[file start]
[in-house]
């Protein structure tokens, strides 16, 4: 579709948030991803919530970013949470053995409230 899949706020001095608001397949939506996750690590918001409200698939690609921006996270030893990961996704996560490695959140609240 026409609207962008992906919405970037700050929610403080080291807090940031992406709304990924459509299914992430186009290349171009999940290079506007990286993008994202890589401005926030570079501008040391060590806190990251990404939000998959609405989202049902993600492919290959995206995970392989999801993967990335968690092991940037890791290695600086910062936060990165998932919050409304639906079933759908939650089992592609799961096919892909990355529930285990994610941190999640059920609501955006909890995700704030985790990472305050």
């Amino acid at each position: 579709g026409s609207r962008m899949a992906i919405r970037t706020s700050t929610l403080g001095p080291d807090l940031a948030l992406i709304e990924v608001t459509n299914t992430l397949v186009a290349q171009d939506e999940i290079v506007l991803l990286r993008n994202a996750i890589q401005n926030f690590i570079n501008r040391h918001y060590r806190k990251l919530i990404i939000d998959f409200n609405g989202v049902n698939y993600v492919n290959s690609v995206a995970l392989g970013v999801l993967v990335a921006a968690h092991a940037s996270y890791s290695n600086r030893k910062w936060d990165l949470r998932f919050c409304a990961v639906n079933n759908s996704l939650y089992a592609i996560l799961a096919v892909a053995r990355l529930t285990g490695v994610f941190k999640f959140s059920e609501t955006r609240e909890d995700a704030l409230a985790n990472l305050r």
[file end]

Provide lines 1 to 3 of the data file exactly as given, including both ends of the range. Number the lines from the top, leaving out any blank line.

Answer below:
[in-house]
């Protein structure tokens, strides 16, 4: 579709948030991803919530970013949470053995409230 899949706020001095608001397949939506996750690590918001409200698939690609921006996270030893990961996704996560490695959140609240 026409609207962008992906919405970037700050929610403080080291807090940031992406709304990924459509299914992430186009290349171009999940290079506007990286993008994202890589401005926030570079501008040391060590806190990251990404939000998959609405989202049902993600492919290959995206995970392989999801993967990335968690092991940037890791290695600086910062936060990165998932919050409304639906079933759908939650089992592609799961096919892909990355529930285990994610941190999640059920609501955006909890995700704030985790990472305050």
């Amino acid at each position: 579709g026409s609207r962008m899949a992906i919405r970037t706020s700050t929610l403080g001095p080291d807090l940031a948030l992406i709304e990924v608001t459509n299914t992430l397949v186009a290349q171009d939506e999940i290079v506007l991803l990286r993008n994202a996750i890589q401005n926030f690590i570079n501008r040391h918001y060590r806190k990251l919530i990404i939000d998959f409200n609405g989202v049902n698939y993600v492919n290959s690609v995206a995970l392989g970013v999801l993967v990335a921006a968690h092991a940037s996270y890791s290695n600086r030893k910062w936060d990165l949470r998932f919050c409304a990961v639906n079933n759908s996704l939650y089992a592609i996560l799961a096919v892909a053995r990355l529930t285990g490695v994610f941190k999640f959140s059920e609501t955006r609240e909890d995700a704030l409230a985790n990472l305050r």